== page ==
As the NBA season winds down, the league’s top players are putting the finishing touches on their resumes for All-NBA consideration. All-NBA is meant to recognize the top three players at each position in the league, and being selected is huge since it often carries big financial ramifications. That is particularly true for Ja Morant, Jaylen Brown, and Pascal Siakam, who are all vying to make All-NBA and would qualify to make either 30% or 35% of the league’s salary cap.
The salary cap is currently set at $122 million this season but is expected to skyrocket when the league’s television contract expires after next season. That would mean Brown and Siakam could make significantly more on their next contract, while Morant is already under contract for four more years, and it would amount to a significant salary increase.
Why each team may be rooting against their player making an all-NBA team
While all three players are obviously great, no team wants to pay their best player nearly $290 million over five years. However, as the cap rises, so do max contracts, and while superstars drive winning, small-market teams are likely to think twice about committing so much money to one player. Boston isn’t exactly a small market, but they probably don’t want to have to pay Brown that much while also having to pay Jayson Tatum.
The same can be said for Toronto, which probably doesn’t want to commit so much money to a player who is 29 and could be declining by the end of that max contract. There are also some overlap concerns with their roster, and they would certainly prefer he didn’t make an All-NBA team so they could keep his next contract more affordable and even tradeable. Ironically, with the dramatically rising cap and max contracts being tied to a percentage of the salary cap, teams may start having to choose whether it’s worth it to pay their stars.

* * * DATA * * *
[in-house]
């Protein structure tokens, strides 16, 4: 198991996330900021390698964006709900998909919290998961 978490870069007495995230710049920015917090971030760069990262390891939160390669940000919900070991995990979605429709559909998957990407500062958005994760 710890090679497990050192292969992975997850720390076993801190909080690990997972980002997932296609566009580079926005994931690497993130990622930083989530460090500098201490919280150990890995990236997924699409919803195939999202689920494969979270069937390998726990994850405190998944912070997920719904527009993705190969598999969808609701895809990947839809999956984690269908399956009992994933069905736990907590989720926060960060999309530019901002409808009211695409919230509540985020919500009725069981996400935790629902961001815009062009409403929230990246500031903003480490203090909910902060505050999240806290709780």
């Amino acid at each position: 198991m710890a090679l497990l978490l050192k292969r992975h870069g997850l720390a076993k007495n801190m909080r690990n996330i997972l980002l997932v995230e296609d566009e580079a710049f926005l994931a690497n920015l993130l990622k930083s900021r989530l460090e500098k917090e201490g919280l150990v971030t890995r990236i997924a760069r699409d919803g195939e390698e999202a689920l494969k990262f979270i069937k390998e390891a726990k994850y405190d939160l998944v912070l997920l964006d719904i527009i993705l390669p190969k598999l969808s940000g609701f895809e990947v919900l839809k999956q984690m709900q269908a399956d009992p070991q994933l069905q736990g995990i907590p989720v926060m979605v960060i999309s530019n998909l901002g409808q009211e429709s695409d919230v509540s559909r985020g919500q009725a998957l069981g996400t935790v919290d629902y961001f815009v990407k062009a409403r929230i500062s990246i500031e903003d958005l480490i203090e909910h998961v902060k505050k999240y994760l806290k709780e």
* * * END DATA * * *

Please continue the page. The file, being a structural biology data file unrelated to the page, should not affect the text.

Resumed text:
The San Antonio Spurs were reportedly concerned about having to pay All-Star Dejounte Murray upwards of $200 million in 2024, more if he made All-NBA. As a result, they appear to have traded him to the Atlanta Hawks to avoid that possibility, among other reasons. That appears to be the right decision, considering their ceiling with Murray was limited since he isn’t a superstar. Of the three players mentioned, Morant is the closest to being a superstar, followed closely by Brown and then Siakam.
Morant is also several years younger, so Memphis may be the most willing to do whatever it takes to keep him. However, Boston and Toronto could potentially trade Brown and Siakam if they become eligible for 35% of the salary cap by making All-NBA rather than paying them next summer.
Ultimately, Toronto, Memphis, and Boston will all be closely watching to see if Siakam, Morant, and Brown make an All-NBA team. If they do, then two of them would be eligible to sign massive new contracts. If they don’t, then their teams would receive a major financial break.